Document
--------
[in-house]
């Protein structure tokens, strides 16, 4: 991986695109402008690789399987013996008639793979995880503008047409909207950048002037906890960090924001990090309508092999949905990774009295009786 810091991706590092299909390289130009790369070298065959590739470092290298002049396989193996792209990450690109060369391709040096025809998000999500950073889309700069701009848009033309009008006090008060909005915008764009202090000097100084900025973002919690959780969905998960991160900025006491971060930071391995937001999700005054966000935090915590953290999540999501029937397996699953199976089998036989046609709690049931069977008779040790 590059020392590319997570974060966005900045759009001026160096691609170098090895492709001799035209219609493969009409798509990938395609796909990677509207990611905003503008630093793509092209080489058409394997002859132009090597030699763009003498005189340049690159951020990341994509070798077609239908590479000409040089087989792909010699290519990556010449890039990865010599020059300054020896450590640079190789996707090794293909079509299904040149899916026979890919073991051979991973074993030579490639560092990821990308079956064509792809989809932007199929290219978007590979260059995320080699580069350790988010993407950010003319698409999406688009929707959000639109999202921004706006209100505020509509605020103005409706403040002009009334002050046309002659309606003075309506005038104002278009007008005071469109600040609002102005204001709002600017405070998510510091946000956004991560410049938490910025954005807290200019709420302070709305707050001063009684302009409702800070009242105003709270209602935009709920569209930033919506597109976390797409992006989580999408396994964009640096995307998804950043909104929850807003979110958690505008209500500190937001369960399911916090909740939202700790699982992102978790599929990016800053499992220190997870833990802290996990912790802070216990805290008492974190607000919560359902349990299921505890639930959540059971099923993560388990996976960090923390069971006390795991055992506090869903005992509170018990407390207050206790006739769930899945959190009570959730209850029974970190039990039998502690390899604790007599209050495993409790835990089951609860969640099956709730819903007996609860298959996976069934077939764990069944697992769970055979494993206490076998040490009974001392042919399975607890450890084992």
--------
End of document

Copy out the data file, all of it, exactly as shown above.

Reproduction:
[in-house]
């Protein structure tokens, strides 16, 4: 991986695109402008690789399987013996008639793979995880503008047409909207950048002037906890960090924001990090309508092999949905990774009295009786 810091991706590092299909390289130009790369070298065959590739470092290298002049396989193996792209990450690109060369391709040096025809998000999500950073889309700069701009848009033309009008006090008060909005915008764009202090000097100084900025973002919690959780969905998960991160900025006491971060930071391995937001999700005054966000935090915590953290999540999501029937397996699953199976089998036989046609709690049931069977008779040790 590059020392590319997570974060966005900045759009001026160096691609170098090895492709001799035209219609493969009409798509990938395609796909990677509207990611905003503008630093793509092209080489058409394997002859132009090597030699763009003498005189340049690159951020990341994509070798077609239908590479000409040089087989792909010699290519990556010449890039990865010599020059300054020896450590640079190789996707090794293909079509299904040149899916026979890919073991051979991973074993030579490639560092990821990308079956064509792809989809932007199929290219978007590979260059995320080699580069350790988010993407950010003319698409999406688009929707959000639109999202921004706006209100505020509509605020103005409706403040002009009334002050046309002659309606003075309506005038104002278009007008005071469109600040609002102005204001709002600017405070998510510091946000956004991560410049938490910025954005807290200019709420302070709305707050001063009684302009409702800070009242105003709270209602935009709920569209930033919506597109976390797409992006989580999408396994964009640096995307998804950043909104929850807003979110958690505008209500500190937001369960399911916090909740939202700790699982992102978790599929990016800053499992220190997870833990802290996990912790802070216990805290008492974190607000919560359902349990299921505890639930959540059971099923993560388990996976960090923390069971006390795991055992506090869903005992509170018990407390207050206790006739769930899945959190009570959730209850029974970190039990039998502690390899604790007599209050495993409790835990089951609860969640099956709730819903007996609860298959996976069934077939764990069944697992769970055979494993206490076998040490009974001392042919399975607890450890084992």